The efficacy of the ketogenic diet - 1998: A prospective evaluation of intervention in 150 children

John M. Freeman, Eileen P.G. Vining, Diana J. Pillas, Paula L. Pyzik, Jane C. Casey, Millicent T. Kelly

Research output: Contribution to journalArticle

Abstract

Objective. The ketogenic diet is a high-fat, low-protein, low- carbohydrate diet developed in the 1920s for the treatment of children with difficult to control seizures. Despite advances in both the pharmacotherapy and the surgery of epilepsy, many children continue to have difficult-to- control seizures. This prospective study sought to determine the ketogenic diet's effectiveness and tolerability in children refractory to today's medications. Methods. One hundred fifty consecutive children, ages 1 to 16 years, virtually all of whom continued to have more than two seizures per week despite adequate therapy with at least two anticonvulsant medications, were prospectively enrolled in this study, treated with the ketogenic diet, and followed for a minimum of 1 year. Seizure frequency was tabulated from patients' daily seizure calendars and seizure reduction calculated as percentage of baseline frequency. Adverse events and reasons for diet discontinuation were recorded. Results. The children (mean age, 5.3 years), averaged 410 seizures per month before the diet, despite an exposure to a mean of 6.2 antiepileptic medications. Three months after diet initiation, 83% of those starting remained on the diet and 34% had >90% decrease in seizures. At 6 months, 71% still remained on the diet and 32% had a >90% decrease in seizures. At 1 year, 55% remained on the diet and 27% had a >90% decrease in seizure frequency. Most of those discontinuing the diet did so because it was either insufficiently effective or too restrictive. Seven percent stopped because of intercurrent illness. Conclusions. The ketogenic diet should be considered as alternative therapy for children with difficult- to-control seizures. It is more effective than many of the new anticonvulsant medications and is well tolerated by children and families when it is effective.

Original languageEnglish (US)
Pages (from-to)1358-1363
Number of pages6
JournalPediatrics
Volume102
Issue number6
StatePublished - Dec 1998

Fingerprint

Ketogenic Diet
Seizures
Diet
Anticonvulsants
Carbohydrate-Restricted Diet
Complementary Therapies
Epilepsy

Keywords

  • Children
  • Epilepsy
  • Ketogenic diet
  • Therapy

ASJC Scopus subject areas

  • Pediatrics, Perinatology, and Child Health

Cite this

Freeman, J. M., Vining, E. P. G., Pillas, D. J., Pyzik, P. L., Casey, J. C., & Kelly, M. T. (1998). The efficacy of the ketogenic diet - 1998: A prospective evaluation of intervention in 150 children. Pediatrics, 102(6), 1358-1363.

The efficacy of the ketogenic diet - 1998 : A prospective evaluation of intervention in 150 children. / Freeman, John M.; Vining, Eileen P.G.; Pillas, Diana J.; Pyzik, Paula L.; Casey, Jane C.; Kelly, Millicent T.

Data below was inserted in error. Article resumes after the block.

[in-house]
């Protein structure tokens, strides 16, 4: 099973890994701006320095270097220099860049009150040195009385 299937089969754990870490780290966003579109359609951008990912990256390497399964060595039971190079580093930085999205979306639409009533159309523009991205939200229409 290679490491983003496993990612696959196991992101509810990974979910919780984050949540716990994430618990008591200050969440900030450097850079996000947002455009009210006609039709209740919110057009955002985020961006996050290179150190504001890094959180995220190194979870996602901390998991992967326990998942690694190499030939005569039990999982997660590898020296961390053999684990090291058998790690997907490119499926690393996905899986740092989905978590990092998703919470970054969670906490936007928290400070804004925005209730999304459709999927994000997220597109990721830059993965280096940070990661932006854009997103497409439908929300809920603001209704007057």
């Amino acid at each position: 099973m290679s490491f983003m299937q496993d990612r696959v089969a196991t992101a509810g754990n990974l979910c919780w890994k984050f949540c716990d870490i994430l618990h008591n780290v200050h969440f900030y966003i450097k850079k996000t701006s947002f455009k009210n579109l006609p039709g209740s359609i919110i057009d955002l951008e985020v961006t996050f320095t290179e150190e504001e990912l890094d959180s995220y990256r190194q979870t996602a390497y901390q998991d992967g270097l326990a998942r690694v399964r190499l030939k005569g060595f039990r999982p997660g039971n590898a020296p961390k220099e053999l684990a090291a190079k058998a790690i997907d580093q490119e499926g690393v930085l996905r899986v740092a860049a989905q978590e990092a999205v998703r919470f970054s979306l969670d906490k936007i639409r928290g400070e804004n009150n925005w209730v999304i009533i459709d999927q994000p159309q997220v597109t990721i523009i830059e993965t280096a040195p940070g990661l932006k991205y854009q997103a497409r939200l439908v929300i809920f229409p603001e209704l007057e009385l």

In: Pediatrics, Vol. 102, No. 6, 12.1998, p. 1358-1363.

Research output: Contribution to journalArticle

Freeman, JM, Vining, EPG, Pillas, DJ, Pyzik, PL, Casey, JC & Kelly, MT 1998, 'The efficacy of the ketogenic diet - 1998: A prospective evaluation of intervention in 150 children', Pediatrics, vol. 102, no. 6, pp. 1358-1363.
Freeman JM, Vining EPG, Pillas DJ, Pyzik PL, Casey JC, Kelly MT. The efficacy of the ketogenic diet - 1998: A prospective evaluation of intervention in 150 children. Pediatrics. 1998 Dec;102(6):1358-1363.
Freeman, John M. ; Vining, Eileen P.G. ; Pillas, Diana J. ; Pyzik, Paula L. ; Casey, Jane C. ; Kelly, Millicent T. / The efficacy of the ketogenic diet - 1998 : A prospective evaluation of intervention in 150 children. In: Pediatrics. 1998 ; Vol. 102, No. 6. pp. 1358-1363.
@article{61ca7f0ab92e4780bcd197ecdbc06d4f,
title = "The efficacy of the ketogenic diet - 1998: A prospective evaluation of intervention in 150 children",
abstract = "Objective. The ketogenic diet is a high-fat, low-protein, low- carbohydrate diet developed in the 1920s for the treatment of children with difficult to control seizures. Despite advances in both the pharmacotherapy and the surgery of epilepsy, many children continue to have difficult-to- control seizures. This prospective study sought to determine the ketogenic diet's effectiveness and tolerability in children refractory to today's medications. Methods. One hundred fifty consecutive children, ages 1 to 16 years, virtually all of whom continued to have more than two seizures per week despite adequate therapy with at least two anticonvulsant medications, were prospectively enrolled in this study, treated with the ketogenic diet, and followed for a minimum of 1 year. Seizure frequency was tabulated from patients' daily seizure calendars and seizure reduction calculated as percentage of baseline frequency. Adverse events and reasons for diet discontinuation were recorded. Results. The children (mean age, 5.3 years), averaged 410 seizures per month before the diet, despite an exposure to a mean of 6.2 antiepileptic medications. Three months after diet initiation, 83{\%} of those starting remained on the diet and 34{\%} had >90{\%} decrease in seizures. At 6 months, 71{\%} still remained on the diet and 32{\%} had a >90{\%} decrease in seizures. At 1 year, 55{\%} remained on the diet and 27{\%} had a >90{\%} decrease in seizure frequency. Most of those discontinuing the diet did so because it was either insufficiently effective or too restrictive. Seven percent stopped because of intercurrent illness. Conclusions. The ketogenic diet should be considered as alternative therapy for children with difficult- to-control seizures. It is more effective than many of the new anticonvulsant medications and is well tolerated by children and families when it is effective.",